The raja, in exchange, ensured that the yearly tribute to the com­pany was reduced to Rs 2,000 from Rs 12,000. A sanatorium was first set up here in 1853 for the conva­lescent British battalion. Slowly, thanks to the efforts of Lt Col Napier, the hill station came to be with the settlement of traders, mis­sionaries and officers. It became a much-loved summer retreat of the British and, in the first half of the 20th century, Dalhousie was the preferred holiday destination for Lahore’s crème de la crème (not to mention names such as Jawaharlal Nehru, Debendranath Tagore and Rudyard Kipling). Today, 165 years later, the Lahore society is long gone and replaced by honeymoon­ers and young families.

A man with rabbits in the Dalhousie market

At first glance, Dalhousie is extremely idyllic. Unlike the over-commercialisation found in some of the other hill stations, the town still has a quaint aura. To the locals, however, things are rapidly changing. “Hotels aur boarding schools (there are four) hain yahan, lekin tourists kam hai,” said a roadside tea seller. And he was right. There’s new construc­tion taking place everywhere and almost every hoarding has hotel signage. Glancing around as I sipped on milky tea, Netaji Subhas Chandra Bose’s statue came into view, against the green of the val­ley below.

Dalhousie has two major chowks, Gandhi and Subhash, where their respective statues stand. I wasn’t aware of the Netaji connect earlier but learnt that the freedom fighter came to the hill station in 1937 to recover from ill­ness and stayed at a house named Kynance. Kishoriji pointed it out as we headed to Panjpulla, but stated it was a private property today. Dalhousie’s answer to amusement lies in the aforementioned area. With adventure activities such as zip lining and rappelling, and a play area for children against a waterfall with cafés and huts selling everything from momos to hats, Panjpulla is crowded. Families, couples, friends—there’s something for everyone here. But because I prefer solitude, heading back to town was the only sensible thing to do.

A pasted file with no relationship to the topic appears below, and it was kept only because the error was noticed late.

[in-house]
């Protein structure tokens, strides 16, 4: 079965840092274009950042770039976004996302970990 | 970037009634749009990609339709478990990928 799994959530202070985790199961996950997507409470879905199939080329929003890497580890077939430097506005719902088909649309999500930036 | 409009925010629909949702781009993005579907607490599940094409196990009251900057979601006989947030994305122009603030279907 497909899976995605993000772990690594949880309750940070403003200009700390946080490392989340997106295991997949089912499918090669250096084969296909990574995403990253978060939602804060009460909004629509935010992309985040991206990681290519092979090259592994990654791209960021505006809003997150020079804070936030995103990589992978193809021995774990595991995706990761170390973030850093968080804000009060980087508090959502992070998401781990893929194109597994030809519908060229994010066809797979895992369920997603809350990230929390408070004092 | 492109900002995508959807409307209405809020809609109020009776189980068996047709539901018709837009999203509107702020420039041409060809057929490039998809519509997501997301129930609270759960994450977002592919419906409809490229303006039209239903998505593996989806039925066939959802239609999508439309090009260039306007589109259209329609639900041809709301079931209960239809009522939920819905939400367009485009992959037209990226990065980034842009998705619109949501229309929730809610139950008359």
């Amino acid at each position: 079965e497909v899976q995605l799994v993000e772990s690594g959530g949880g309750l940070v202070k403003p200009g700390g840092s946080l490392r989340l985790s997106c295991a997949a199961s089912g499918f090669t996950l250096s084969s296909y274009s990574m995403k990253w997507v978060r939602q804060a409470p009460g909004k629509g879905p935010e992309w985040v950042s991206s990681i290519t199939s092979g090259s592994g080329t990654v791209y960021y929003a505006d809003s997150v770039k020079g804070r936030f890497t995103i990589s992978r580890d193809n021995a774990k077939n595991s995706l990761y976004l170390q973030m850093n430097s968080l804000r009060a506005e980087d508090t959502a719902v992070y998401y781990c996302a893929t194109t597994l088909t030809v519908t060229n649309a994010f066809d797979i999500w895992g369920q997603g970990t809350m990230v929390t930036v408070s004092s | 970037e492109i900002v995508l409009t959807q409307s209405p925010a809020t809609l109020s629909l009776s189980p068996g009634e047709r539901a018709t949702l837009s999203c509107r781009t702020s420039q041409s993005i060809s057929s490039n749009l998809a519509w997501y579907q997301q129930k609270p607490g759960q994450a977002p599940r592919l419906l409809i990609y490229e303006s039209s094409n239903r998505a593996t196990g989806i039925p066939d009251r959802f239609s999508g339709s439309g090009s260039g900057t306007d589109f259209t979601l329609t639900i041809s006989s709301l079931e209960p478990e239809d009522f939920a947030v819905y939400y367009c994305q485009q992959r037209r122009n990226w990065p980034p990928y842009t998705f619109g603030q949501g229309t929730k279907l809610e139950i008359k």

Souvenirs at Panjpulla

We crossed a spring on the way back. It’s said that Netaji used to walk from Kynance to Panj­pulla, a distance of two kilometres, daily, and stop by the waterbody to meditate. The water is said to have cured his illness. 

The two chowks in the town are connected by Garam Sadak (Hot Road), a path for pedestrians. Then there’s a Thandi Sadak (Cold Road) on the other side, just meant for cars. I found the names partic­ularly amusing. When I arrived at Gandhi Chowk, an extremely hap­pening part of town, the St John Church—Dalhousie’s oldest—was right behind the entrance to the mall road. Churches were built because of the influx of missionar­ies in the 1800s and even though this one was in the heart of town, it promised peace and quiet inside. My favourite spot was actually next to the church—the Raizada Hans Raj Memorial Trust Library. Old hardbound classics jostled for space with physics books, and posters offered nuggets of infor­mation about Dalhousie—from its history to natural surroundings, the advent of the railways to films shot here, and inspiring quotes by the famous, including Nehru’s on reviving the popularity of the hill station post Independence. Sharp at 6pm, the lights and fans were switched off—“kal ajao aap,” said the librarian while locking things up.